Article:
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A view from the Blu (-ray) on DVDBeaver by Leonard Norwitz


A Little Background     Openers     


    Modus Operandi     The Scorecard:     

Emotive Connection      Audio     Operations    Extras     The Movie     Equipment




Hell Ride [Blu-ray]

(aka "Quentin Tarantino Presents Hell Ride")


(Larry Bishop, 2008)






Review by Leonard Norwitz



Theatrical: The Weinstein Company

Blu-ray: Genius Products/Dimension Extreme



Region: A

Runtime: 1:23:49

Chapters: 24

Size: 25 GB,  Feature 18.9 Gig

Case: Standard Amaray Blu-ray case

Release date: October 28, 2008



Aspect ratio: 2.35:1

Resolution: 1080p

Video codec: VC-1



English D5.1 Dolby TrueHD. English DD 5.1



English SDH & Spanish (feature film only)



• Commentary by Writer/Director/Producer Larry Bishop and Director of Photography Scott Kevan

• Featurette: The Making of Hell Ride

• Featurette: The Babes of Hell Ride

• Featurette: The Guys of Hell Ride

• Featurette: The Choppers of Hell Ride

• Michael Madsen's Video Diary

• Theatrical Trailer



The Film: 2
An "Official Selection" of the 2008 Sundance Film Festival, Hell Ride has its first theatrical release at your home theatre, should you choose to buy your Blu-ray copy before the street date of October 28. . . Or, not.

Here's a sampling from the nation's critics:
Roger Ebert From the Chicago Sun Times HERE :
In between searching for a killer, he [Pistolero] leads a gang whose members are sort of hard to tell apart, except for The Gent (Michael Madsen), so-called because instead of leathers, he wears a ruffled formal shirt under a tux jacket, with his gang colors stitched on the back. Why does he do that? The answer to that question would require Character Development, and none of the cast members develop at all. They spring into being fully created and never change, like Greek gods. . . All these guys do is shoot one another and roll around in bars with naked girls with silicone breasts -- who don't seem to object to the biker's smelly grime.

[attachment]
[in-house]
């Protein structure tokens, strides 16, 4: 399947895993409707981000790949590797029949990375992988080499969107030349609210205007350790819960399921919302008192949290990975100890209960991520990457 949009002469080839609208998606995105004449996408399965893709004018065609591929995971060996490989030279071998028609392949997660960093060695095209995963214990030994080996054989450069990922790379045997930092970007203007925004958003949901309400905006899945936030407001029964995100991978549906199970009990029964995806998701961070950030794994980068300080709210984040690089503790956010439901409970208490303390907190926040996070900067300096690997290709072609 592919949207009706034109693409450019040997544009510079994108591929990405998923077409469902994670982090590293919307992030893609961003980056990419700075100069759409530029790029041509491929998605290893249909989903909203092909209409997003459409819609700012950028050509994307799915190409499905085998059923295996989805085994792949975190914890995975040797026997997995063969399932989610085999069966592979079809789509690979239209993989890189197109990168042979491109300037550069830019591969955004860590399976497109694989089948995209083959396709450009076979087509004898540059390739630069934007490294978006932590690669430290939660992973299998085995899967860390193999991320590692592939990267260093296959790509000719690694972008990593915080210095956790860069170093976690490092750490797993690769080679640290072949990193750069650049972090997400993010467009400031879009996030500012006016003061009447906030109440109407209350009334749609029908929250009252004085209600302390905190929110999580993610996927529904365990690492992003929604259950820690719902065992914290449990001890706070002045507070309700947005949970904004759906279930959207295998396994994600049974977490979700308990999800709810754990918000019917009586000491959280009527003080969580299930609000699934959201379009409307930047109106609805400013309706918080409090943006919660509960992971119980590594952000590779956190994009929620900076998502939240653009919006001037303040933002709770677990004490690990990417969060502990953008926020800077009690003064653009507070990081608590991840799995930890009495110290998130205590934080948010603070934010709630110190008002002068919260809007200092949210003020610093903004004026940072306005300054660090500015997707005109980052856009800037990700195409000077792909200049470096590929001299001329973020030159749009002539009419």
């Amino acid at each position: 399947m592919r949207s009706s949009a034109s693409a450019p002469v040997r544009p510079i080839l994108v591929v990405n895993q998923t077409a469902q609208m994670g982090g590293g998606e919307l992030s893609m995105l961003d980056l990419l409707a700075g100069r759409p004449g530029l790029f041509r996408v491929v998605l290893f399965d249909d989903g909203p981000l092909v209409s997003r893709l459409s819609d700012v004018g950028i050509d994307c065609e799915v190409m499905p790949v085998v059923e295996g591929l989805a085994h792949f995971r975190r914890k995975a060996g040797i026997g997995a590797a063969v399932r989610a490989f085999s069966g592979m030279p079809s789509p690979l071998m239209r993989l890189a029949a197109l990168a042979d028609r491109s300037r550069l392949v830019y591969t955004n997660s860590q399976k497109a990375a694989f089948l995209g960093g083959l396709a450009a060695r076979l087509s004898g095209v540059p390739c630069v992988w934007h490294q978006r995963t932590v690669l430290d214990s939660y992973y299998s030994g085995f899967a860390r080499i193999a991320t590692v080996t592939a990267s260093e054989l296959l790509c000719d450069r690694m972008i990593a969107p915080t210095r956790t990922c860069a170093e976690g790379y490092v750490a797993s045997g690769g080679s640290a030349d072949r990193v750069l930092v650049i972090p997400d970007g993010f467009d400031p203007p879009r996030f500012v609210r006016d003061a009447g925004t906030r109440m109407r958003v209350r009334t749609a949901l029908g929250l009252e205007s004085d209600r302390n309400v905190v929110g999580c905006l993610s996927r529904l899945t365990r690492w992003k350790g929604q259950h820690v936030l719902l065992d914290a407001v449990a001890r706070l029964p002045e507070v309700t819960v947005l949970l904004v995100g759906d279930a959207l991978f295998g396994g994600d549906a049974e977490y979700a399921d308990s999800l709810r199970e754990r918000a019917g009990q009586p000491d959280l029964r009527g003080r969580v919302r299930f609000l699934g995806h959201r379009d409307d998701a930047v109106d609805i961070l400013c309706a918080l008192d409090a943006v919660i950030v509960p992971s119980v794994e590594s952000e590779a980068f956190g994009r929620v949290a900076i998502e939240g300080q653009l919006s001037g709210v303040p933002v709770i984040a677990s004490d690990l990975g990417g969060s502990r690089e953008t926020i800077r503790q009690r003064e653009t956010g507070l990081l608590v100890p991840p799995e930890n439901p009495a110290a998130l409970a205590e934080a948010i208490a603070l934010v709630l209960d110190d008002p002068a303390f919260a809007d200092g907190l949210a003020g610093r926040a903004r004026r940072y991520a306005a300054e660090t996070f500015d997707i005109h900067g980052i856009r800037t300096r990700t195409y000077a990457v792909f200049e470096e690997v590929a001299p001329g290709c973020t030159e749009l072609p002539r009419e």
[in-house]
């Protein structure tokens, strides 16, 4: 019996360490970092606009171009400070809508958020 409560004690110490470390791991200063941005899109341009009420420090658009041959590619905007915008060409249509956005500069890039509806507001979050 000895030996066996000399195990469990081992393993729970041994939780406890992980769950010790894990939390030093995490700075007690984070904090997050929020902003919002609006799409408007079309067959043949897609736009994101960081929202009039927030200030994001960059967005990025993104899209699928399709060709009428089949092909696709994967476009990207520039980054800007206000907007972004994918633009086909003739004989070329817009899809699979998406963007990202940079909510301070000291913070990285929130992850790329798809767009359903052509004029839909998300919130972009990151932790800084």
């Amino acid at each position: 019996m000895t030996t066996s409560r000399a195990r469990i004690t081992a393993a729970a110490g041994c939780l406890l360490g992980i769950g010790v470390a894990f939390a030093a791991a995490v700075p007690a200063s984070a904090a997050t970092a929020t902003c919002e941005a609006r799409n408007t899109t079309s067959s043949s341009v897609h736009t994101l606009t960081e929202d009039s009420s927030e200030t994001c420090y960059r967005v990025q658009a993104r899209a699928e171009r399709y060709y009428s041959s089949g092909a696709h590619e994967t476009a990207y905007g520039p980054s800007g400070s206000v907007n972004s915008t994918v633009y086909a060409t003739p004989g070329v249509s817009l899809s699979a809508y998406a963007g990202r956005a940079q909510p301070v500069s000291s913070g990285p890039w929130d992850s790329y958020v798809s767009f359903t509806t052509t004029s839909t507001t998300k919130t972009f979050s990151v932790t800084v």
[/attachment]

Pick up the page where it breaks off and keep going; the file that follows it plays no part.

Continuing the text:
Keith Phipps (The Onion A.V. Club HERE) :
Robert Rodriguez and Quentin Tarantino's Grindhouse was a daring experiment that failed to catch on, an attempt to drag the down-market stuff they grew up on into the 21st century without dislodging a molecule of grit. But Grindhouse's commercial failure wasn't such a bad thing. Had it been a hit, we might be seeing more movies like the Tarantino-produced Hell Ride, a witless reprise of '60s and '70s biker movies written, directed by, and starring Larry Bishop.

Rachel Saltz (N.Y. Times HERE) :
A jumble of influences, “Hell Ride” borrows its jump-around-in-time structure and absurdist wordplay from Quentin Tarantino (who apparently doesn’t hold a grudge; he’s credited as executive producer) and its sense of empty spaces and hovering doom from Sergio Leone. All that’s missing is those directors’ talent.

Leonard Norwitz (DVDBeaver.com)